10th Standard Students ‘Slipping’ Under ‘Syllabus Stress’

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Durdana Bhat

SRINAGAR

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Representational Pic

Days after a Class 10 student of Srinagar’s Burn Hall School attempted suicide because of speedy in-house exams; many students of tenth standard are now complaining about sleep disorders and depressive bouts triggered by the “burdened school syllabus” they are expected to cover in a relatively less time.

After 2014 September floods delayed the last academic session, the new session started on “not-so-good” note as students were directed to complete their full syllabus in a short and fixed time frame.

“What further compounded the problems for students is the inclusion of two new texts in their syllabus,” said Kaiser Bhat, a private school teacher.

The two new textbooks added are Disaster Management and Economics.

“Our normal syllabus has already burdened us badly as we are getting very less time to prepare it,” said Omar Nazir, a Class 10 student from Srinagar. “It has created a mental crisis in us. Each chapter demands lot of time to prepare. I don’t think we can get good grades in final exams.”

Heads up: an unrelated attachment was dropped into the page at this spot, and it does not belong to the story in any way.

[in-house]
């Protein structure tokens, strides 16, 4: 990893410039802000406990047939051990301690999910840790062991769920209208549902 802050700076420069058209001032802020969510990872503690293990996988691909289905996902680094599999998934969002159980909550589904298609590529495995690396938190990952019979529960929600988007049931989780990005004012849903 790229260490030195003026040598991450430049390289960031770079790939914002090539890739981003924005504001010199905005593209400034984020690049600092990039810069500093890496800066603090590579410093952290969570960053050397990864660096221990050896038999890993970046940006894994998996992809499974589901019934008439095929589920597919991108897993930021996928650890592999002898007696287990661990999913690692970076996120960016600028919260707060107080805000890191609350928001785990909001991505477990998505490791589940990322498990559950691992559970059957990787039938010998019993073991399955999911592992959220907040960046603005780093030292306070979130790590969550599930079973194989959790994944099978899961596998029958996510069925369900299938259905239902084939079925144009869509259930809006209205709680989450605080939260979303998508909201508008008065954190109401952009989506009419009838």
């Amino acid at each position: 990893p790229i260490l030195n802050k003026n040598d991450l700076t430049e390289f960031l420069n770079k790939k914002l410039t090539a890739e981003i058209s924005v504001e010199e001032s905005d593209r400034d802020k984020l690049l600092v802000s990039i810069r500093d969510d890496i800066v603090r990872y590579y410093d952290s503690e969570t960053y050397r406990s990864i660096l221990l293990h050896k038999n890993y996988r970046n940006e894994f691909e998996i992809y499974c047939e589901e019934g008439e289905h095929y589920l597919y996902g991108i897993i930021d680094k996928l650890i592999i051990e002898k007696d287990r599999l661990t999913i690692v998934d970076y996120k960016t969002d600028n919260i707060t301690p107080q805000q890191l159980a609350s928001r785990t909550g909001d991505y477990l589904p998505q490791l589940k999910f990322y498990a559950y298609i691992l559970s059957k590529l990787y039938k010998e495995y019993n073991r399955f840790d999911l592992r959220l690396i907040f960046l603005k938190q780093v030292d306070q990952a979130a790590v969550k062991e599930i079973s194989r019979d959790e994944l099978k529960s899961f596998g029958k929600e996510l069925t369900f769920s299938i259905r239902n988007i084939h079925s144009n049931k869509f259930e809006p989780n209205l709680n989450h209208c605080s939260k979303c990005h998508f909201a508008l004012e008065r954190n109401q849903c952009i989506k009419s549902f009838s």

Amid this, the state education department is yet to spare a word on March session, which otherwise was on expected lines as many people had batted for it after the deluge threw state education out of gear last year.

And now, the suspense over the session has apparently put the students in a very tight spot.

“Hardly 120 days are now left in our final exams,” Nazir, the student, said. “And we haven’t yet covered forty per cent of our syllabus.” Nazir’s concern is shared by many other students.

But the authorities appear adamant on their already shot circulars, asking students to abide by the given syllabus without expecting any relaxation.

Director School Education (Kashmir), Showkat Ahmad Beigh told Kashmir Life that the final decision regarding the timing of exam is still being considered. “But most probably, the exam will be held in November Session,” he said. On the “burdened syllabus” complains voiced by students, the director said, “Look students need to co-operate as the session is already running very late.”

Notably, the academic session of schools in Kashmir starts from November, but last year, the examinations for the various classes could not be conducted because of the September floods. The exams were also delayed because of the Assembly elections. Later the government announced mass promotions, except for Classes X and XII.

With education department putting burden on students in guise of meeting their academic deadline, many say: One shouldn’t expect wonders from the stress-freaked out students once their final results will be out.

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